THE HALF DECENT FOOTBALL MAGAZINE

The fall of the Berlin Wall spelled the end of the Oberliga. By Paul Joyce

The long-term significance
The opening of the Berlin Wall on November 9, 1989, meant free movement for players and fans – and the end of the Oberliga. As reunification gathered pace, the collapse of state organisations that sponsored GDR clubs plunged football in eastern Germany into a financial crisis from which it has yet to recover.

Story of the season
The first hints of change occurred in June 1989. Dynamo Dresden won the league by eight points, ending Dynamo Berlin’s controversial run of ten successive titles. Both sides had police backing, but Stasi boss Erich Mielke’s support for the Berliners gave rise to accusations of systematic favouritism from referees. Professional contracts were introduced in a bid to halt illicit payments from club sponsors to their “amateur” stars. Carl Zeiss Jena players allegedly hid cash in vegetable racks. But it was too little, too late. Six days after the Wall fell, the GDR national team lost 3-0 to Austria in Vienna, having needed only a draw to qualify for the 1990 World Cup. “Their minds were already in the West,” said national coach Eduard Geyer. Bayer Leverkusen smuggled an agent into the match in a photographer’s bib and secured the signing of Dynamo Berlin’s Andreas Thom – the first East German player to move legally to the West. The fee of 3.6 million West German marks (£1.3m) included a million marks’ worth of medicine for the GDR’s Ministry of Health. In February 1990, Dynamo Berlin tried to distance themselves from their Stasi past, renaming themselves FC Berlin. But their attendances plummeted to 1,400 as the absence of Thom and a 6-1 thrashing by Dresden in April saw them drop out of the Oberliga’s closest-ever title race. Three teams were level on points at the top before the final round of matches. In a direct duel, FC Karl-Marx-Stadt won 1-0 against long-time leaders 1.FC Magdeburg, for whom Uwe Rösler scored 11 goals this season. This looked set to give Karl-Marx-Stadt their first title since 1967, as Dresden fell behind at home to Lok Leipzig. Yet with ten minutes to go, 32,867 fans saw the season’s top scorer, Torsten Gütschow, put Dynamo ahead. Dresden’s 3‑1 win gave them the title on goal difference. They also won the FDGB Cup, defeating second-division PSV Schwerin 2-1 in front of only 5,750. At the bottom, three teams were also level on points. With their second victory of the season, Eisenhüttenstadt beat rivals Bischofswerda 2-0 to stay up. Despite a 4-1 win at FC Berlin, Wismut Aue were relegated after 39 years in the Oberliga. Three Aue players had defected to the West before the start of the season. The exodus continued in the summer of 1990. Dresden lost five players who had helped them reach the 1989 UEFA Cup semi-finals, including Matthias Sammer (VfB Stuttgart) and Ulf Kirsten (Leverkusen). Lower-league sides fared worse. Motor Ludwigsfelde, who had lost 13 players by February 1990, were one of six second-division clubs to withdraw from the league.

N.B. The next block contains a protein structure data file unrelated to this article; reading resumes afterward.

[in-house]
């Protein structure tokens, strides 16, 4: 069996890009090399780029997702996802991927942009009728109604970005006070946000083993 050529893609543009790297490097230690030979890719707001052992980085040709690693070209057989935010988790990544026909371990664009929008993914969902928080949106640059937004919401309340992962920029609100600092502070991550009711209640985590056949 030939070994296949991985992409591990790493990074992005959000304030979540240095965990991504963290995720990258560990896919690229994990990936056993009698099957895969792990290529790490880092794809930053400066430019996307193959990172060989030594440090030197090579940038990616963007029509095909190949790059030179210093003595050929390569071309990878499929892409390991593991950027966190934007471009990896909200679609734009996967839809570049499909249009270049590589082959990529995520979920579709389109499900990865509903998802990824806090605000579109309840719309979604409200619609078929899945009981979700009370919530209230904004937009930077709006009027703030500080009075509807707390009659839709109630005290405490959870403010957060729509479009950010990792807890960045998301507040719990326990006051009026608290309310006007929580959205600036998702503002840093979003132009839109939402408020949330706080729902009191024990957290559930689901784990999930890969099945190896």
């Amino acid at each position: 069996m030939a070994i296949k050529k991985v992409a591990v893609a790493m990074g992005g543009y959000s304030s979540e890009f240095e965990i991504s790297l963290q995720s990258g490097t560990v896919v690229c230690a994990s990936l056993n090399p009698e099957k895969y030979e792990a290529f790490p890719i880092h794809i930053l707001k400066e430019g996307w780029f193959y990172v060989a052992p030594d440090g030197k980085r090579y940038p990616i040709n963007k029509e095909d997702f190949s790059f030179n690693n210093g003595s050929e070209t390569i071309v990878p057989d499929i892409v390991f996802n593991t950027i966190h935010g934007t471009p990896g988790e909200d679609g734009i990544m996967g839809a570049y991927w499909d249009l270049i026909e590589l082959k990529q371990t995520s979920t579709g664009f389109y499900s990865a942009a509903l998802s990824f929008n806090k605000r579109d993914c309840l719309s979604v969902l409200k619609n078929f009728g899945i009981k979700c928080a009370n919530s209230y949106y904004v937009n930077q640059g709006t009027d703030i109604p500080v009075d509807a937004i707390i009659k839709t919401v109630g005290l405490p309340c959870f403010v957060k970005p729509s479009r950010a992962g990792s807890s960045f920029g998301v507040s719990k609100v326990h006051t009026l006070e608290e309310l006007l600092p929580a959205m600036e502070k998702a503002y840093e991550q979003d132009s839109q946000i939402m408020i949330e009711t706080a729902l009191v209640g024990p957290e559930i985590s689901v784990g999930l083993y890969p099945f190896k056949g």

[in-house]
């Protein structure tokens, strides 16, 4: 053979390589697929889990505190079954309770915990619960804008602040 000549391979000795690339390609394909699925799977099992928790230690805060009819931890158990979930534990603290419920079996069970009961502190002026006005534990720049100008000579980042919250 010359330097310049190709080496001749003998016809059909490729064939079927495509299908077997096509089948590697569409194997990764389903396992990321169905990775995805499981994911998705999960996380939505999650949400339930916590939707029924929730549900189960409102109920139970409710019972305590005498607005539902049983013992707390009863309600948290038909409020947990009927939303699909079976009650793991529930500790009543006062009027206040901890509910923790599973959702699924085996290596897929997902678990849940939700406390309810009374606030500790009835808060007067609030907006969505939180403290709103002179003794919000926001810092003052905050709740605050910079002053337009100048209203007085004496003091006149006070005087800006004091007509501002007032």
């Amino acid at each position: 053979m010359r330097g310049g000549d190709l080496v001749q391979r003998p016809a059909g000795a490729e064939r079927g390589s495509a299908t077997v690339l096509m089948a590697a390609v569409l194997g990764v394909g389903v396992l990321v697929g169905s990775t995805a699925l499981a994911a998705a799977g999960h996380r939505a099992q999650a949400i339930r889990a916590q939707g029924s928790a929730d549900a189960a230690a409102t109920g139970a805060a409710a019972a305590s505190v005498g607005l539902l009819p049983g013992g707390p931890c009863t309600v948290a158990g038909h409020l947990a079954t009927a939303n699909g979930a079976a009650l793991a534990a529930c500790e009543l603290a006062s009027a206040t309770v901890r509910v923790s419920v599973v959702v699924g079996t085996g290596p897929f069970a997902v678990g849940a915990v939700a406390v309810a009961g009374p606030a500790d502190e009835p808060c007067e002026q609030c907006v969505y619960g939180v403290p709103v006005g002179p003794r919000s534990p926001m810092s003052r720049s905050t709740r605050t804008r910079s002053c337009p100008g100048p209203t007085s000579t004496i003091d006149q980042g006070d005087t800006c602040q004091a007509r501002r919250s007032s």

For the record books

Germany was reunified on October 3, 1990. The Oberliga carried on for another season as a qualification round for the new Bundesliga. Only two GDR teams, 1991 champions Hansa Rostock and runners-up Dresden, were allowed to join the top flight. Six sides entered the 2.Bundesliga.

Same place today
By 2005, there were no teams from the former GDR left in the Bundesliga, although Energie Cottbus and Hansa Rostock have since regained top-flight status. Aue and Jena are the region’s only second-division representatives.

Moved furthest away
Where do you start? Brandenburg, Eisenhüttenstadt and Bischofswerda have sunk to the sixth tier of German football. Lok Leipzig have risen to the fifth level, after going bankrupt in 2004 and restarting at the bottom of the pyramid. The other six Oberliga clubs from 1989-90 play in the third and fourth divisions.

From WSC 251 January 2008

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